It’s back and scarier than before.

After being pulled from being voted on by the full House of Representatives a month ago because it faced certain defeat, The American Health Care Act (AHCA), has been revived with a new amendment and the Republican leadership is again trying to move the bill towards a House vote. The original bill was the vehicle for congressional Republicans, with the support of President Trump, to repeal and replace the Affordable Care Act. (ACA). The AHCA would have shattered health coverage for millions of Americans and would have had a cruel, punishing impact on health care for many thousands of people living with HIV and other chronic conditions. Hard to believe, but the revised bill is even more harmful.

The AHCA’s (H.R. 1628) new lifeline comes via an amendment offered by Rep. Tom McArthur (R-NJ). The House Freedom Caucus, a group made up of 30+ of the most conservative House Republicans (the caucus does not reveal the names of its members) has officially endorsed the amendment and now supports passage of the amended AHCA. Many Freedom Caucus members opposed the original bill and were a key factor in the bill’s collapse. With House Democrats remaining solidly opposed, the fate of the amended bill hinges on the vote of moderate and centrist House Republicans, several of whom opposed the original bill. There had been widespread speculation that a House vote on the amended bill would take place Friday or Saturday. By Thursday night, however, the Republican leadership was saying a vote would not take place until next week at the earliest. The leadership also made clear that the bill would not be taken to the House floor until leadership had enough votes for passage.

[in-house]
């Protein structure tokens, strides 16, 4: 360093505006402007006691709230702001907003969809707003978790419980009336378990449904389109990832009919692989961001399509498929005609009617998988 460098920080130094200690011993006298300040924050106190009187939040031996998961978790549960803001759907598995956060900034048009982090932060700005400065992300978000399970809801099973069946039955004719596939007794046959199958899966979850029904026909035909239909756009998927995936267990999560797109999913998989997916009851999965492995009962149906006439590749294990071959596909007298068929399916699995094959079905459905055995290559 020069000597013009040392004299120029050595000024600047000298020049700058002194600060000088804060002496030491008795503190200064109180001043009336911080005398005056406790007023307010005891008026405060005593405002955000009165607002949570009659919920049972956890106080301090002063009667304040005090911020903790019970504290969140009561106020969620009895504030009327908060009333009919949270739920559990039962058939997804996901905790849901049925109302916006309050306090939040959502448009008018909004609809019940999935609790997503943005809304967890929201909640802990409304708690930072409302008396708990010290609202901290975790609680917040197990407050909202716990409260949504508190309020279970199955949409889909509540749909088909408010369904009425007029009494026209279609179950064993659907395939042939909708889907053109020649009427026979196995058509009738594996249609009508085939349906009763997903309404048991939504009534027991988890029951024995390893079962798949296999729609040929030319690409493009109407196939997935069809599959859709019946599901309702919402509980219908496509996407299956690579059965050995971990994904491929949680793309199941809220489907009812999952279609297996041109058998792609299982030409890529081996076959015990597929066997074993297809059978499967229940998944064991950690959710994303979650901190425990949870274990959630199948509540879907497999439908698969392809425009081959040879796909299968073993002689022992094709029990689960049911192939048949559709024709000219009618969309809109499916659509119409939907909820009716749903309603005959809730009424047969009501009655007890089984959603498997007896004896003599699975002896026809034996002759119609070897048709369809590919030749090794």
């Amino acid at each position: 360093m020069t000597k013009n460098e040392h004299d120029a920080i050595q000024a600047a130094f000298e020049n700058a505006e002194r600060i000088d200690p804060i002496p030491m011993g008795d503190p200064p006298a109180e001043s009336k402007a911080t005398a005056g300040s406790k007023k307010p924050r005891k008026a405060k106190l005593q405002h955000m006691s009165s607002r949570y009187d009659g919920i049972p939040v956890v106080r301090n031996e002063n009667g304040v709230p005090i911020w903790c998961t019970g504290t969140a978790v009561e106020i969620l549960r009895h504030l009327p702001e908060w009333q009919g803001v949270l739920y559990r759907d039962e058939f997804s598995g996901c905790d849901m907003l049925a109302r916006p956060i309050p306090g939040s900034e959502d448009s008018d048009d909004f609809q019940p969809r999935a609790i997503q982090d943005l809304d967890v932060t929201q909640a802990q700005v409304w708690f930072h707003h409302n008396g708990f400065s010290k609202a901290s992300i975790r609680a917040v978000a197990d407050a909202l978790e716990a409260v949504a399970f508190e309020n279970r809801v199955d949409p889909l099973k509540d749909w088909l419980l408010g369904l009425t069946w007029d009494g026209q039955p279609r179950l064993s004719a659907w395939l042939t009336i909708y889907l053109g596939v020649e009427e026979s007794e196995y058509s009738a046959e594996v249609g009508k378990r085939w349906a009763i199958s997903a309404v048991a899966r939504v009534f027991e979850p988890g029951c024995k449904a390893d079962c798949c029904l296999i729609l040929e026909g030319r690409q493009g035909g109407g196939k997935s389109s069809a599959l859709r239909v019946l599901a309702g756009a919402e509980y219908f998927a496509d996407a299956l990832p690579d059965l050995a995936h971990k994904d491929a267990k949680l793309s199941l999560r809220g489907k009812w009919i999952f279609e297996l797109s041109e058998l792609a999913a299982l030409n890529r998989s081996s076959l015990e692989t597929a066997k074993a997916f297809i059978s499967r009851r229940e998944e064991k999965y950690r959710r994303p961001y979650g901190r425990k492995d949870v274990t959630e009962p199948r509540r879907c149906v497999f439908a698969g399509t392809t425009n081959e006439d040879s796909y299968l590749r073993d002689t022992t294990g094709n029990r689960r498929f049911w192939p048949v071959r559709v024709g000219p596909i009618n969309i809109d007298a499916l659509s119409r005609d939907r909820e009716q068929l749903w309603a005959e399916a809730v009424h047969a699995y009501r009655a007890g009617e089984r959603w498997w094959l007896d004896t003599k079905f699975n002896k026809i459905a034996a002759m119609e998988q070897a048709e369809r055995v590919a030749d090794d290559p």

The amended bill retains the devastating provisions of the original, which would cause 24 million people to lose health coverage over ten years, drastically restructure Medicaid to end it being an entitlement program, reduce funding for Medicaid by $800 billion over 10 years, and use much of the savings to give tax cuts to wealthy individuals and families.

The McArthur amendment ostensibly continues to protect people with pre-existing conditions from being denied health coverage and continues the federal standard for Essential Health Benefits. These protections in the amendment are wafer thin, however, because the amendment allows states to apply for a waiver that would make it easier for insurance companies to raise rates on people living with HIV, people with other chronic conditions, and older adults. The proposed solutions include high risk pools, which repeatedly have failed people living with HIV and other chronic conditions. Coverage in high risk pools often has excessively high premiums, deductibles, and co-pays along with limitations on needed drug coverage and care.

Under the amendment, states also could apply for a waiver that would allow insurers to offer plans that exclude coverage for Essential Health Benefits such as maternity coverage, prescription drugs, or mental health treatment.

A bad bill has been made worse.

One of the prime reasons the original bill collapsed was the tremendous mobilization of grassroots opposition. Thousands and thousands of people across the country told their Congress members that the AHCA was not acceptable. We need to mobilize again to stop this “zombie” bill. As one House Democratic leader said, we cannot let health care security for millions of Americans to be snatched away. For HIV advocates we cannot allow a return to the pre-ACA days when too many people living with HIV could not obtain or afford health care coverage and people vulnerable to HIV infection did not have coverage for prevention services.

We need to act now. Go to AIDS United’s Policy Action Center to take action [insert link to action alert] and let your representatives in Washington know that any health care reform that fails to protect people living with HIV and makes quality, affordable health care unattainable for millions of Americans is unacceptable.